Tuesday, January 21, 2014

The Bookmaster

Jericho Jones stepped out of the rain and into the cramped bookstore, and took a moment to slick his wet hair out of his face and pull a rubber band around it. His eyes scanned for anomalies, but all he could see were mountains of books, stacked high into the darkness of the ceiling.  A haze caught what little light there was, twisting the shadows and pulling his attention to the back of the store, where an old man sat.

He looked like somebody's frail grandfather, lost in a beige sweater that might have once fit snugly, his balding head reflecting the dim light. There was something quaint about the old man, a reminder of bygone days. He looked completely harmless, right down to the bifocals, a papery hand resting on top of a stack of old books.

Jericho wasn't a bit fooled. He was supposed to protect that guy?

"It's about damn time you got here, Jericho," Tiberius groused.  "You think I can take on an army by myself?"

"Old man," Jericho laughed. "I've seen you do just that."  He made his way to the island of light and found a chair.  He picked up the book lying on the seat, the title gleaming in the musty light.

"No, no!" Tiberius said. "That is just the book I was looking for.  Let me have that." 

"Are you sure about this book?" Jericho had to ask.

"Yes, yes! Give it to me! And whatever you do, stay in the light!"

Tiberius' intensity was disconcerting.  Jericho uneasily placed the book into the old man's hands before he sat down.  Tiberius caressed the leathery cover of the book, his fingers tracing the raised lettering of the title. He cackled, nodding his head and Jericho watched as the Bookmaster whispered over his chosen tome.

Then he opened The Selected Works of H.P. Lovecraft, and the monsters came out to play.




The prompt is the third definition of QUAINT.


The prompt is this quote:

“Sometimes legends make reality, and become more useful than the facts.”

~ Salman Rushdie

16 comments:

  1. I feel like Jericho is about to learn something from the old Bookmaster. Nice job playing up his physical frailty against the idea of what he can potentially do.

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  2. Loved the description of the old man and how that is juxtaposed against his coarse words and whatever trouble he's brewing. Also the words, "island of light" are wonderfully rich.

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  3. Is there an extra chair in there???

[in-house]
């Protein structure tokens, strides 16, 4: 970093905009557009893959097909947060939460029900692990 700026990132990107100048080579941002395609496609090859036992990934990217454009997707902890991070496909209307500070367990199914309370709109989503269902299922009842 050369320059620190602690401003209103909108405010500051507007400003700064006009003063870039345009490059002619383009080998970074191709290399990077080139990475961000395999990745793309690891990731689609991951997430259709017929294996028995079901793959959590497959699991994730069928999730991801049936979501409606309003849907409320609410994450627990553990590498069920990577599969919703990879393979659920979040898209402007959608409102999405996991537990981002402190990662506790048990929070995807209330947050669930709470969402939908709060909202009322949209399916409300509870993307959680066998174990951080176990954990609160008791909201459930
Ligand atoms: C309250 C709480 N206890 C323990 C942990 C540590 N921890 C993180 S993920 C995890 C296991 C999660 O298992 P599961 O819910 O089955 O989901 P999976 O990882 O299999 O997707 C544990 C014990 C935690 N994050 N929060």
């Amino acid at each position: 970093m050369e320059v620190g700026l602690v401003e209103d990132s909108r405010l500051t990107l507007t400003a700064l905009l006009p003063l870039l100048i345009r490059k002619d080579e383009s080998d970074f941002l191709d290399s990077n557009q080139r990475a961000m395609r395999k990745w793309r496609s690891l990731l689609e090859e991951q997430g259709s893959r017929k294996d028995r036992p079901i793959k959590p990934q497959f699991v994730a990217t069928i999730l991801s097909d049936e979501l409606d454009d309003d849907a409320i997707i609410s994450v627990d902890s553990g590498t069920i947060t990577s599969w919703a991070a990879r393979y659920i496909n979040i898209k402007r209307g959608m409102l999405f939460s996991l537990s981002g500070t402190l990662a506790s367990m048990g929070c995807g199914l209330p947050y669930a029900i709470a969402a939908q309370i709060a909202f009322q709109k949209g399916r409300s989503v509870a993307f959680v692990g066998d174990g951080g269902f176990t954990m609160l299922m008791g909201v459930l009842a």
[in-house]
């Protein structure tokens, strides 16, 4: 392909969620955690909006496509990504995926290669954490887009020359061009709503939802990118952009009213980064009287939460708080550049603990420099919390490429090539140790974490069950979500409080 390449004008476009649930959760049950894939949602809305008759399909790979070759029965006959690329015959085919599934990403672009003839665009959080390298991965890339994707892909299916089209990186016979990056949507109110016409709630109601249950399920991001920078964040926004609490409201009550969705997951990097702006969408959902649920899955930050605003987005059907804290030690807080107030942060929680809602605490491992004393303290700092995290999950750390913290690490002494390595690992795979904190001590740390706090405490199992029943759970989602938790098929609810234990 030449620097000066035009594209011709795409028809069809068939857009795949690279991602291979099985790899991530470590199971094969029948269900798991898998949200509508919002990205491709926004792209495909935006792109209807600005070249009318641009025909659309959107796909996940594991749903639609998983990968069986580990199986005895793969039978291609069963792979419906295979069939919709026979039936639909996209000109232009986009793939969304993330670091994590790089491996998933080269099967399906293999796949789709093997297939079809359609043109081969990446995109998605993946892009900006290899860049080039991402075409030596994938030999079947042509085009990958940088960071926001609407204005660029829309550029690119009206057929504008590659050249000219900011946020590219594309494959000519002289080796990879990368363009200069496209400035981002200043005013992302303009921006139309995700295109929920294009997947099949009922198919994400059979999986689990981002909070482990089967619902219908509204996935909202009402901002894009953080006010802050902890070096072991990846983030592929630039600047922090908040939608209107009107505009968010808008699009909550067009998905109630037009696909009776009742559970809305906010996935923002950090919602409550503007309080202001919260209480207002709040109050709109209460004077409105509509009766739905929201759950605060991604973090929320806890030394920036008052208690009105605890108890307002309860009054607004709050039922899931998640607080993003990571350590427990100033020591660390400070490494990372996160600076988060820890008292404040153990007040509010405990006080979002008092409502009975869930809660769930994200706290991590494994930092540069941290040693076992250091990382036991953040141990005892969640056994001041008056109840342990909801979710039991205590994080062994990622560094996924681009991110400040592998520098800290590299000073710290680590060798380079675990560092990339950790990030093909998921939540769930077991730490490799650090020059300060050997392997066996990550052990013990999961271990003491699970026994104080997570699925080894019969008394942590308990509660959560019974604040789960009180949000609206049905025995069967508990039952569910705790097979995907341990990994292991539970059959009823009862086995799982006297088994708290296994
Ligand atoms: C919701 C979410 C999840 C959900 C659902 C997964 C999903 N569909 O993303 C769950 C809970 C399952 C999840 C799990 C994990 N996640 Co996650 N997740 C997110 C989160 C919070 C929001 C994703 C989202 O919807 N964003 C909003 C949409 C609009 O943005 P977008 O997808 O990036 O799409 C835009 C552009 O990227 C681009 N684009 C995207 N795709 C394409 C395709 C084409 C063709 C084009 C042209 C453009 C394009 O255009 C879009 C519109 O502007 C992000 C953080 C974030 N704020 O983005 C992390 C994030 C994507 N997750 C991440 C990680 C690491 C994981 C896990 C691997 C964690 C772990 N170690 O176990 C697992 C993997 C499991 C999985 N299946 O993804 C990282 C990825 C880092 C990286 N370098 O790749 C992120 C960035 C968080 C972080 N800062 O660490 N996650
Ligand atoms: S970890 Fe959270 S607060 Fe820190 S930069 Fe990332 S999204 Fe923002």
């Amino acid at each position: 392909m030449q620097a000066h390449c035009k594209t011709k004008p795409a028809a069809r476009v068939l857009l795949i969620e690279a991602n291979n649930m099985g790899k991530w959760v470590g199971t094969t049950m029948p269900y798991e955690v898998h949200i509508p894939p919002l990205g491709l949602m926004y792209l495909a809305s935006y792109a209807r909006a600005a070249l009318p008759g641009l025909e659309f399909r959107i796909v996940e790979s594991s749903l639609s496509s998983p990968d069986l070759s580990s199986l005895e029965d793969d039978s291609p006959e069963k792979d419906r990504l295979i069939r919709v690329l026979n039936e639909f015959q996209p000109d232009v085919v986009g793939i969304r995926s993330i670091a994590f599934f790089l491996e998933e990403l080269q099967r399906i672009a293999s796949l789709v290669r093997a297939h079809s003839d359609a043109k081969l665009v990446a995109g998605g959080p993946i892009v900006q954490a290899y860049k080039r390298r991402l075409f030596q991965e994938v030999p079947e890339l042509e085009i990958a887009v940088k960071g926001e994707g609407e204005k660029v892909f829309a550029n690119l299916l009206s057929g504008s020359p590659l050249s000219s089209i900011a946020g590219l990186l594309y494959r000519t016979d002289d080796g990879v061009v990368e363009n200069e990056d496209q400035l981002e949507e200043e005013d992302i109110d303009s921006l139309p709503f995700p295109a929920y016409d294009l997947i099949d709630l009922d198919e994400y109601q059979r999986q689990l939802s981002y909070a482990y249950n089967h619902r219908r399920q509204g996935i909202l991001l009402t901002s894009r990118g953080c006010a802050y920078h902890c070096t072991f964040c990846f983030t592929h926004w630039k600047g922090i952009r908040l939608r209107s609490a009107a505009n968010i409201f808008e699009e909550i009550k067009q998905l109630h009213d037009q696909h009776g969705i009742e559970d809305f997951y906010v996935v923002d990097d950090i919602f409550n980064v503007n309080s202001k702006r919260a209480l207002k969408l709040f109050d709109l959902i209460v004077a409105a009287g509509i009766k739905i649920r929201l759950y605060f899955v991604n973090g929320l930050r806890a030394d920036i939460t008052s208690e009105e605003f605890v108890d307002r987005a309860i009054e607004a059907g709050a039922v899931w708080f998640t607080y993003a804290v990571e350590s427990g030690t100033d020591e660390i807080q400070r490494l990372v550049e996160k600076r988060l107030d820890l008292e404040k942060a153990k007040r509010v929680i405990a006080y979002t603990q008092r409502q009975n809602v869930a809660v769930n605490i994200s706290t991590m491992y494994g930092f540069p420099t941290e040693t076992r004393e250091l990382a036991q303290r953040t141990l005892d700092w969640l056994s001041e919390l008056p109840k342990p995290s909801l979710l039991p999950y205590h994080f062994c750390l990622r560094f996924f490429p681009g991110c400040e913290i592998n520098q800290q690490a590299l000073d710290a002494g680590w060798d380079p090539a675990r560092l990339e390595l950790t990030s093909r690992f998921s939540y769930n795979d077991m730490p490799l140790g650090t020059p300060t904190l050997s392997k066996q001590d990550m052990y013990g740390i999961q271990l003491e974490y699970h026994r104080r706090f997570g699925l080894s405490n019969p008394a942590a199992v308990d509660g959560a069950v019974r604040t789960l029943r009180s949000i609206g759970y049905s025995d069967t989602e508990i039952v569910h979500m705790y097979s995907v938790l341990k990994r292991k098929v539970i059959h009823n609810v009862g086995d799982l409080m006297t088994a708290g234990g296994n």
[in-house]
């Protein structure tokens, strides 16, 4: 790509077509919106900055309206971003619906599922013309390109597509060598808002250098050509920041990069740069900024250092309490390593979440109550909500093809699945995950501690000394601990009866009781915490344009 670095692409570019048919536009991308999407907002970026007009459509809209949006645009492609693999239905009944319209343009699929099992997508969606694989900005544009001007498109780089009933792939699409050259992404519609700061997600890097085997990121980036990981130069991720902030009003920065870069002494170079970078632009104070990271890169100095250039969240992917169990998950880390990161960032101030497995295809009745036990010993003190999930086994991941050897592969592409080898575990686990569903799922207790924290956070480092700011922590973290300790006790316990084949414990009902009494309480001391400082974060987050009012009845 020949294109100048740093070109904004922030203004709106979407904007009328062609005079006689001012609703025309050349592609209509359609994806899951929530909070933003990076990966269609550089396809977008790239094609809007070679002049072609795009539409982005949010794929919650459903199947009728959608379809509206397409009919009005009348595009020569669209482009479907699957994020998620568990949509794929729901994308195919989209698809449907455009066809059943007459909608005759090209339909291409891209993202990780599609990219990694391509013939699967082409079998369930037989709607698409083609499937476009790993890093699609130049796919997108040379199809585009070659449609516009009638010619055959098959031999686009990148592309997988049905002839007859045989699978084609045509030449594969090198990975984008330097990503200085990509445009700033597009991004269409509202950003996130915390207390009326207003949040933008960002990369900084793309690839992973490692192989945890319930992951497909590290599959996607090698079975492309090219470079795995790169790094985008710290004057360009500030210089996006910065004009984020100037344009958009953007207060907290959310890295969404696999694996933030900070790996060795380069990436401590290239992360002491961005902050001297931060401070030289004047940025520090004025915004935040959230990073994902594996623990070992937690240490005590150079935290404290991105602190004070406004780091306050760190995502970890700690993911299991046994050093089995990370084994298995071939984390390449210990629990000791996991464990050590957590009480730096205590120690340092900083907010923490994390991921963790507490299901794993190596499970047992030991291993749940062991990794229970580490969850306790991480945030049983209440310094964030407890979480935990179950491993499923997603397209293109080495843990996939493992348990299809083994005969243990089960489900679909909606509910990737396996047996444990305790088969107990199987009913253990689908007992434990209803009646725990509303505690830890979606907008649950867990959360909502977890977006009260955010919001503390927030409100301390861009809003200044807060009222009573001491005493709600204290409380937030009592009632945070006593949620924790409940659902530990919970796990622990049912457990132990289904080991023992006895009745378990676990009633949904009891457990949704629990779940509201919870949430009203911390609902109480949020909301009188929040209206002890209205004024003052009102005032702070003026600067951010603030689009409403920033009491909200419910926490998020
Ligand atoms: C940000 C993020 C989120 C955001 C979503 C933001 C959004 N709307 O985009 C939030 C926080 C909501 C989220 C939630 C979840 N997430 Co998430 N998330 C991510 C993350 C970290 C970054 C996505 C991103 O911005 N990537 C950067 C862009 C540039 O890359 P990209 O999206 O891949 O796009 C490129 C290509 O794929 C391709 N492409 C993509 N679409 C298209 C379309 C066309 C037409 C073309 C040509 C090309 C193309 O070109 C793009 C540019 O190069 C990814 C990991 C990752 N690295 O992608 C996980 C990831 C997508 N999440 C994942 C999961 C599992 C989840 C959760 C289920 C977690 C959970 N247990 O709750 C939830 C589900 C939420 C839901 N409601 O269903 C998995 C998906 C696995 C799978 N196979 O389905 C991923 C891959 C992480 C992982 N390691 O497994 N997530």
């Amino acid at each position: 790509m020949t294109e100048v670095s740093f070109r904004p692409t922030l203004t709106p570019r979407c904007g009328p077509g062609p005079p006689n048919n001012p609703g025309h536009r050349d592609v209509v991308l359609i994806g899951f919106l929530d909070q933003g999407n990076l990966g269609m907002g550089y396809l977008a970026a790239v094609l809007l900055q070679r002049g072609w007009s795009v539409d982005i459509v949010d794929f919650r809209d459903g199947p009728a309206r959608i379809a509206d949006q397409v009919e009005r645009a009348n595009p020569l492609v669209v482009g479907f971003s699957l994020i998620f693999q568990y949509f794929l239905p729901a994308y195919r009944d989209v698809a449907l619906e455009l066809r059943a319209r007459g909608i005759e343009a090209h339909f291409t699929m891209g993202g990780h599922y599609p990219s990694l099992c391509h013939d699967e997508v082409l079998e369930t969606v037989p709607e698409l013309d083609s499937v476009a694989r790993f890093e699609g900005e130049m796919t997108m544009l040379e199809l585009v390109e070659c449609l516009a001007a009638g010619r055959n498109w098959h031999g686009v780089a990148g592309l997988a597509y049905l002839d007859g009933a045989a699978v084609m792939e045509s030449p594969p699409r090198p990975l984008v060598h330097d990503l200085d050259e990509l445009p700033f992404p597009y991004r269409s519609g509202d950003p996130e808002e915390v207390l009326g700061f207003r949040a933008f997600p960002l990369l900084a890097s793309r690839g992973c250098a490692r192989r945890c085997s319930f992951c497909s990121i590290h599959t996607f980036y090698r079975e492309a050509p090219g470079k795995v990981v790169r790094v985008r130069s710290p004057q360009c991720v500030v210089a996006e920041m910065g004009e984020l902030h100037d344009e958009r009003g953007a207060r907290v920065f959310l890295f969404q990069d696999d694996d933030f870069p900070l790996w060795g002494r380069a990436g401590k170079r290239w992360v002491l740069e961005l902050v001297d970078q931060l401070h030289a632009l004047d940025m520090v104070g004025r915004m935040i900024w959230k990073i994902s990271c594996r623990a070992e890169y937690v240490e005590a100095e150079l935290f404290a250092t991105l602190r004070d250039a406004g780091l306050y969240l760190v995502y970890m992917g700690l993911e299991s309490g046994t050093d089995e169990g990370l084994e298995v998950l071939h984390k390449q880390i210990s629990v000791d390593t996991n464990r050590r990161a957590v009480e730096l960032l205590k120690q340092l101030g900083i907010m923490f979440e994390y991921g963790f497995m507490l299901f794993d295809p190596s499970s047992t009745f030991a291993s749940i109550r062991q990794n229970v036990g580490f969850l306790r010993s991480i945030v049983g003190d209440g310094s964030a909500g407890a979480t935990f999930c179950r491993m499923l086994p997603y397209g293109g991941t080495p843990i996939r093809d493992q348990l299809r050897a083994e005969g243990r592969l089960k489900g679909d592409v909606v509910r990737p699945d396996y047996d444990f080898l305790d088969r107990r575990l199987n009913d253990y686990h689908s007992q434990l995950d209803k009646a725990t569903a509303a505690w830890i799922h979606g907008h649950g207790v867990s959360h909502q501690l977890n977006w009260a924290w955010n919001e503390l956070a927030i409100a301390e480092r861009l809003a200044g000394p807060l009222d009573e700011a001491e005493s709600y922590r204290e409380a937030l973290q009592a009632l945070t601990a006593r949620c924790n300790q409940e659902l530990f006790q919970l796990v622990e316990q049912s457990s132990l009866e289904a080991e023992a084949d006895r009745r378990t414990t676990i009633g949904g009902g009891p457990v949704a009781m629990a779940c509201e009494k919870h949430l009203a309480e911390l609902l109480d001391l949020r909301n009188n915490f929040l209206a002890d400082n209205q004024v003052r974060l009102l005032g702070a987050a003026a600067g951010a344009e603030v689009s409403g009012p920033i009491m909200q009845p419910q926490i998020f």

Love the light twisting the shadows, and this phrase: lost in a beige sweater that might have once fit snugly - such a great descriptor.
    What a fun tale, Tina!

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  4. Fantastic and I loved how you combined two prompts so seamlessly into one:-)

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  5. I read this twice. So intriguing! I wonder what happens after the book is opened? Your descriptions of these characters, in so few words, sets this story up so well.

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  6. I love the use of light and shadows. This makes me think of The Neverending Story, and I feel like Lovecraft's monsters are about to jump out of the book.

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    1. Made me think of the Neverending Story too. Great write, Tina and excellent work combining the two prompts. These characters and the details of the bookshop really drew me in. I want to read more!

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  7. This is such a cool piece of writing! Lots of great imagery, and I have a feeling that when it come to Tiberius, looks are going to be deceiving! Good one, Tina!!

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  8. A superb piece and how wonderful to see Lovecraft's work play a role... always adds a disquieting air to any setting, but a bookshop most of all. Really enjoyed this.

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  9. I wonder if he's calling the monsters to help them defeat whatever is threatening him? Interesting story! The old man brings to mind the saying. "you can't judge a book by its cover" Funny, since they're in a bookstore :)

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  10. I think I used to work in a bookstore like this: magical and other-worldly. But my boss was nothing like this old man. I wish he had been. Nice write!

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  11. I loved your descriptions, they were so rich, I could smell the dust, that sweater and the old pages of that book.
    the last sentence was wonderful, every time I open a book (a real book, when we used to open them) felt like that...characters were coming out to talk, play, engage.
    Just like your story. It was excellent.

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  12. "a papery hand resting on top of a stack of old books." Excellent description. And love the names Jericho and Tiberius. This was so well written I wanted to read more.

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  13. What a wonderful scene! I hope you keep this one going!

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